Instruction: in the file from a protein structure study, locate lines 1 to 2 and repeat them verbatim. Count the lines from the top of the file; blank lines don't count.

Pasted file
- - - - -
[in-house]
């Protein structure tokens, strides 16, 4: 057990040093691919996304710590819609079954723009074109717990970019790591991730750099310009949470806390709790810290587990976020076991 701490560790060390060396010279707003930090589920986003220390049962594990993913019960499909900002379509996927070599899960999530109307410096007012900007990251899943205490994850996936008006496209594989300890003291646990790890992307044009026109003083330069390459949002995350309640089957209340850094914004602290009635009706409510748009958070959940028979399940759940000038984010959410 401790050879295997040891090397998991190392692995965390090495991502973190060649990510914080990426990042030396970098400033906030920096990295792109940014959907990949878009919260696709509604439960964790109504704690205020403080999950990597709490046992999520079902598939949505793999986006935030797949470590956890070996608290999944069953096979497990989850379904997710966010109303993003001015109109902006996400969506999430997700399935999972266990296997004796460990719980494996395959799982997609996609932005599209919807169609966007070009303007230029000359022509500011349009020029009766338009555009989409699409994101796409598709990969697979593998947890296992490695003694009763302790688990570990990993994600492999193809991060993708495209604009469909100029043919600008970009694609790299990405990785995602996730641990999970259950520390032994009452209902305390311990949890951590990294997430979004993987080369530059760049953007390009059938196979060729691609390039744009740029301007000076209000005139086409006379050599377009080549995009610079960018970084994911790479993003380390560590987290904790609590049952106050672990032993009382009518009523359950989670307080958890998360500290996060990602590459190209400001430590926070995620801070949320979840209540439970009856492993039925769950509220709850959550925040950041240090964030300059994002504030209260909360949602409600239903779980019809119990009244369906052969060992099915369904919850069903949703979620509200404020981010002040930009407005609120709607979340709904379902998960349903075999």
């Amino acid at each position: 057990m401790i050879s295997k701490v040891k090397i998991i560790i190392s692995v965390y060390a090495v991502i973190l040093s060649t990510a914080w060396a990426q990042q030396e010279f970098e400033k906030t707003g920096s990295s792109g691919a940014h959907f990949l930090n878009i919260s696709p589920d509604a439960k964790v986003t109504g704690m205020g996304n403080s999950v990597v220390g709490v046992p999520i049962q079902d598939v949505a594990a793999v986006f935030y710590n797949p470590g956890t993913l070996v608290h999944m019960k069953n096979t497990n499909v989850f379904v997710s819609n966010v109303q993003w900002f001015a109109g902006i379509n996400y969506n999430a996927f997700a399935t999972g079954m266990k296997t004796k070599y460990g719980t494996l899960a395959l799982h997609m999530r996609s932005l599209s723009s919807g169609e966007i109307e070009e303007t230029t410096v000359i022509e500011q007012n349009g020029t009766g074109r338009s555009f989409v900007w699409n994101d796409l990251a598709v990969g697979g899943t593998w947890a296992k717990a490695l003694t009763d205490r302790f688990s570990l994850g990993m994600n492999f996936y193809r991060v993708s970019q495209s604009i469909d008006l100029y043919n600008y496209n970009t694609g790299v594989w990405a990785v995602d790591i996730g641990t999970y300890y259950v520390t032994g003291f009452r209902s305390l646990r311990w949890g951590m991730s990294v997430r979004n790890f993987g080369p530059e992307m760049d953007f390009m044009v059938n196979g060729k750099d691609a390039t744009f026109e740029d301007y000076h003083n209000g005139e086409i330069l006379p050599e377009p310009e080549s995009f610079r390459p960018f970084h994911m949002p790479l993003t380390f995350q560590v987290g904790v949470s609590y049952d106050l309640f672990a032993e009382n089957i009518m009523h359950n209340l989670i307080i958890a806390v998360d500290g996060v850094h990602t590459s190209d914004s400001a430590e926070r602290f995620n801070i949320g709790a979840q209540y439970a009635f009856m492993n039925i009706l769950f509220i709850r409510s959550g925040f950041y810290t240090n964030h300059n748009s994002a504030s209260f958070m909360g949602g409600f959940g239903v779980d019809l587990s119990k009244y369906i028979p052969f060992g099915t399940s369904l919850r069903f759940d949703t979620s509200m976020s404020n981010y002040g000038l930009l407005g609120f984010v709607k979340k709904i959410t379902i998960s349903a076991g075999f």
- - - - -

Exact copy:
[in-house]
């Protein structure tokens, strides 16, 4: 057990040093691919996304710590819609079954723009074109717990970019790591991730750099310009949470806390709790810290587990976020076991 701490560790060390060396010279707003930090589920986003220390049962594990993913019960499909900002379509996927070599899960999530109307410096007012900007990251899943205490994850996936008006496209594989300890003291646990790890992307044009026109003083330069390459949002995350309640089957209340850094914004602290009635009706409510748009958070959940028979399940759940000038984010959410 401790050879295997040891090397998991190392692995965390090495991502973190060649990510914080990426990042030396970098400033906030920096990295792109940014959907990949878009919260696709509604439960964790109504704690205020403080999950990597709490046992999520079902598939949505793999986006935030797949470590956890070996608290999944069953096979497990989850379904997710966010109303993003001015109109902006996400969506999430997700399935999972266990296997004796460990719980494996395959799982997609996609932005599209919807169609966007070009303007230029000359022509500011349009020029009766338009555009989409699409994101796409598709990969697979593998947890296992490695003694009763302790688990570990990993994600492999193809991060993708495209604009469909100029043919600008970009694609790299990405990785995602996730641990999970259950520390032994009452209902305390311990949890951590990294997430979004993987080369530059760049953007390009059938196979060729691609390039744009740029301007000076209000005139086409006379050599377009080549995009610079960018970084994911790479993003380390560590987290904790609590049952106050672990032993009382009518009523359950989670307080958890998360500290996060990602590459190209400001430590926070995620801070949320979840209540439970009856492993039925769950509220709850959550925040950041240090964030300059994002504030209260909360949602409600239903779980019809119990009244369906052969060992099915369904919850069903949703979620509200404020981010002040930009407005609120709607979340709904379902998960349903075999």